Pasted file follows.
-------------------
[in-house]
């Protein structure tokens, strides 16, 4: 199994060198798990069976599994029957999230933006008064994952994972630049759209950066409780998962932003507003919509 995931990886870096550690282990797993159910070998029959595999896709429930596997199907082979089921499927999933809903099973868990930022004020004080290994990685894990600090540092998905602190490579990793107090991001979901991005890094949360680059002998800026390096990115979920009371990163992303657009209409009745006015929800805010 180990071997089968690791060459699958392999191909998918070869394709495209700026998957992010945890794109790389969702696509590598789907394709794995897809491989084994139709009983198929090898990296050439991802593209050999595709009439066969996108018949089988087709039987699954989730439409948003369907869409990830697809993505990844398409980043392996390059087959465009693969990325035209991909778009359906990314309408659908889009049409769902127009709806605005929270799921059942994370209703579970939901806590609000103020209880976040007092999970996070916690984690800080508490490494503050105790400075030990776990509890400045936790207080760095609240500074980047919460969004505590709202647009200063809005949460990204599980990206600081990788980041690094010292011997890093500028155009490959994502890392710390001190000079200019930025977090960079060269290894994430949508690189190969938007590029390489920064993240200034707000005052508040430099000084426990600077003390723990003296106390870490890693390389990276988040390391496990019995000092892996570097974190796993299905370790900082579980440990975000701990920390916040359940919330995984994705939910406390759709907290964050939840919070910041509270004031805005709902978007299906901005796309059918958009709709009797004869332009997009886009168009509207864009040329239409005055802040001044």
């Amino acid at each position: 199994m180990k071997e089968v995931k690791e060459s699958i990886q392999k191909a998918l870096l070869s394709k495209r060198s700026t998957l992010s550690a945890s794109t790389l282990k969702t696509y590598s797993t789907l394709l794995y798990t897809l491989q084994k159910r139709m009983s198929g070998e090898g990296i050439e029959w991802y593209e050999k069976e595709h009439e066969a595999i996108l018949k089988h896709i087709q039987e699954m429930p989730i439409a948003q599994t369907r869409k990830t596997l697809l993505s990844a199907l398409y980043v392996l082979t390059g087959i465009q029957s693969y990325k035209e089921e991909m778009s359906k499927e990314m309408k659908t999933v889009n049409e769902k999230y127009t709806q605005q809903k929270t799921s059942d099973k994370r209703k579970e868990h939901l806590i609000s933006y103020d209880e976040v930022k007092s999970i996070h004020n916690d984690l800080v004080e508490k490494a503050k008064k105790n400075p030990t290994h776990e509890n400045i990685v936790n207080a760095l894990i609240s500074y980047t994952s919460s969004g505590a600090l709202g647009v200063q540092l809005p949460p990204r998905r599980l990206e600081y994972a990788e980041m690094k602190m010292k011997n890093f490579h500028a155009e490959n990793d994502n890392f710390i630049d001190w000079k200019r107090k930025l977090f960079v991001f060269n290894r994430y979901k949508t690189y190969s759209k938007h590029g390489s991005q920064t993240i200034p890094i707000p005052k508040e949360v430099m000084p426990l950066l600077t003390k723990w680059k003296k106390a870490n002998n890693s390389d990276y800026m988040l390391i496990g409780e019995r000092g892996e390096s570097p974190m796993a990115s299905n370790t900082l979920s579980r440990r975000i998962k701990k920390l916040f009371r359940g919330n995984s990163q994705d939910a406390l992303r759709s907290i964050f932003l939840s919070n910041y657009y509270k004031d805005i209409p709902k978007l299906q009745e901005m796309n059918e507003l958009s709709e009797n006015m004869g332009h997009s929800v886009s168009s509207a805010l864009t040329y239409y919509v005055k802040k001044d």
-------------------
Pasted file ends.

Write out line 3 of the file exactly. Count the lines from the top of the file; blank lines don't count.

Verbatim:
């Amino acid at each position: 199994m180990k071997e089968v995931k690791e060459s699958i990886q392999k191909a998918l870096l070869s394709k495209r060198s700026t998957l992010s550690a945890s794109t790389l282990k969702t696509y590598s797993t789907l394709l794995y798990t897809l491989q084994k159910r139709m009983s198929g070998e090898g990296i050439e029959w991802y593209e050999k069976e595709h009439e066969a595999i996108l018949k089988h896709i087709q039987e699954m429930p989730i439409a948003q599994t369907r869409k990830t596997l697809l993505s990844a199907l398409y980043v392996l082979t390059g087959i465009q029957s693969y990325k035209e089921e991909m778009s359906k499927e990314m309408k659908t999933v889009n049409e769902k999230y127009t709806q605005q809903k929270t799921s059942d099973k994370r209703k579970e868990h939901l806590i609000s933006y103020d209880e976040v930022k007092s999970i996070h004020n916690d984690l800080v004080e508490k490494a503050k008064k105790n400075p030990t290994h776990e509890n400045i990685v936790n207080a760095l894990i609240s500074y980047t994952s919460s969004g505590a600090l709202g647009v200063q540092l809005p949460p990204r998905r599980l990206e600081y994972a990788e980041m690094k602190m010292k011997n890093f490579h500028a155009e490959n990793d994502n890392f710390i630049d001190w000079k200019r107090k930025l977090f960079v991001f060269n290894r994430y979901k949508t690189y190969s759209k938007h590029g390489s991005q920064t993240i200034p890094i707000p005052k508040e949360v430099m000084p426990l950066l600077t003390k723990w680059k003296k106390a870490n002998n890693s390389d990276y800026m988040l390391i496990g409780e019995r000092g892996e390096s570097p974190m796993a990115s299905n370790t900082l979920s579980r440990r975000i998962k701990k920390l916040f009371r359940g919330n995984s990163q994705d939910a406390l992303r759709s907290i964050f932003l939840s919070n910041y657009y509270k004031d805005i209409p709902k978007l299906q009745e901005m796309n059918e507003l958009s709709e009797n006015m004869g332009h997009s929800v886009s168009s509207a805010l864009t040329y239409y919509v005055k802040k001044d």